pursue, namely, to send all available force to assist in the capture of Vicksburg
and the opening of the Mississippi
to the gulf.
After that I could easily operate from points on the Mississippi
as a base, capture Little Rock
and the line of the Arkansas
, and then make that river the base of future operations.
Hence, in response to a request from General Halleck
, I at once sent to General Grant
and other commanders at the front all the troops I could possibly spare, saying at the same time that this would leave me very weak, but that I was ‘willing to risk it in view of the vast importance of Grant
Thus I began my military operations by stripping the department of troops to the lowest possible defensive limit.
But this was what I had so earnestly urged before, when in a subordinate position; and I was glad to do it when the responsibility rested upon me. My loan of troops to Grant
was returned with interest as soon as practicable after Vicksburg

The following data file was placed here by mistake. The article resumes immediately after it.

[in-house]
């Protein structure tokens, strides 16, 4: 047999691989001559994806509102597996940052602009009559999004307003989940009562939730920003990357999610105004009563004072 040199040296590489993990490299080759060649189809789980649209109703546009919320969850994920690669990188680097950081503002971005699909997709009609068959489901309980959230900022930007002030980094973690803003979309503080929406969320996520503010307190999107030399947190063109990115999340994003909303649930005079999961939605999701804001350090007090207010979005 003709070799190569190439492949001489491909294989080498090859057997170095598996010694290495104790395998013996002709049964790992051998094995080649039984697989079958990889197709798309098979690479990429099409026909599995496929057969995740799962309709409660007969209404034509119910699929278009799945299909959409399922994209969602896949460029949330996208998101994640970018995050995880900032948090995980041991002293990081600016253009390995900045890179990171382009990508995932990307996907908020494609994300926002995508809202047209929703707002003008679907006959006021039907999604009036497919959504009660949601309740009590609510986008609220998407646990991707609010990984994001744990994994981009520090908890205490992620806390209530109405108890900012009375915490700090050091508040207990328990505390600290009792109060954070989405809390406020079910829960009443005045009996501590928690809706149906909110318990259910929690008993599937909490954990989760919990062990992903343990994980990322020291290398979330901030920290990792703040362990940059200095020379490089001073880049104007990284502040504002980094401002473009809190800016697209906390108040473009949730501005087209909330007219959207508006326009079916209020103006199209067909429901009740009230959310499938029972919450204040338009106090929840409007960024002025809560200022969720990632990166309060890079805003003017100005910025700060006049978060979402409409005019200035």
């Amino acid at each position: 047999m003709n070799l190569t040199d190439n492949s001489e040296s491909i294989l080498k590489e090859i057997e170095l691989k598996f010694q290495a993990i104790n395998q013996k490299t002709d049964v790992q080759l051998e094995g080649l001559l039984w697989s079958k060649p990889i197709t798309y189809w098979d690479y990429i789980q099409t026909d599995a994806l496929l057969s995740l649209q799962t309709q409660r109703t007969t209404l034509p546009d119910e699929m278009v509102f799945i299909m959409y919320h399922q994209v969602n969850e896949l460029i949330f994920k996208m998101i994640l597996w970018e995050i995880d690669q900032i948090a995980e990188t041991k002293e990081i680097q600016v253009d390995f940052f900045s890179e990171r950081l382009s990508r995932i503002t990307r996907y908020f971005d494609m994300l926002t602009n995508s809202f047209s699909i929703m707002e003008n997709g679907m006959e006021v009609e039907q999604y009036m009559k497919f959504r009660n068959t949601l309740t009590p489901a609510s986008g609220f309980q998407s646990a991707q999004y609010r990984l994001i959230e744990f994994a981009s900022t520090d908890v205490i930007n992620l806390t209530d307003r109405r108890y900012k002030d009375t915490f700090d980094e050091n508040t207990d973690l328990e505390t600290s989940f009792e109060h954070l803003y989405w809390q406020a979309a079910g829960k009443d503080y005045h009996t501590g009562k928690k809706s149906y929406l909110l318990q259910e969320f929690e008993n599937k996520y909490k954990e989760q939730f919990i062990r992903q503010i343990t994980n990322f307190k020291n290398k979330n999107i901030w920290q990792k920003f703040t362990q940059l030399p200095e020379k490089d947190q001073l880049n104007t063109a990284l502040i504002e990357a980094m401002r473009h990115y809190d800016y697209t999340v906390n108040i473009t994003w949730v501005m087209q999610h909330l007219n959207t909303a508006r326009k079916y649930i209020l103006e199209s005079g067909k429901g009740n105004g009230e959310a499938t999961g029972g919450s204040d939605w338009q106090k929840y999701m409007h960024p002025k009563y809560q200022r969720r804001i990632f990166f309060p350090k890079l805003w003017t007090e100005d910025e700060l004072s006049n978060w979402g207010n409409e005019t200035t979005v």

had fallen, and I was then able to advance a large force, under General Steele
, for the capture of Little Rock
, resulting in holding the entire line of the Arkansas River
from that time forward.
At that time I had met General Grant
but once, and then for only a moment, and I have always assumed that the timely aid sent him at Vicksburg
was the foundation for the kind and generous friendship and confidence which he ever afterward manifested toward me, and which, with the like manifestations of approval from President Lincoln
, are to me the most cherished recollections of my official career.
The appreciation of my action in Washington
was expressed by General Halleck
in a letter dated July 7, 1863, in which he said: ‘The promptness with which you sent troops to General Grant
gave great satisfaction here’; and by the President
himself, in a letter to ‘the Hon. Charles D. Drake
and others, committee,’ dated October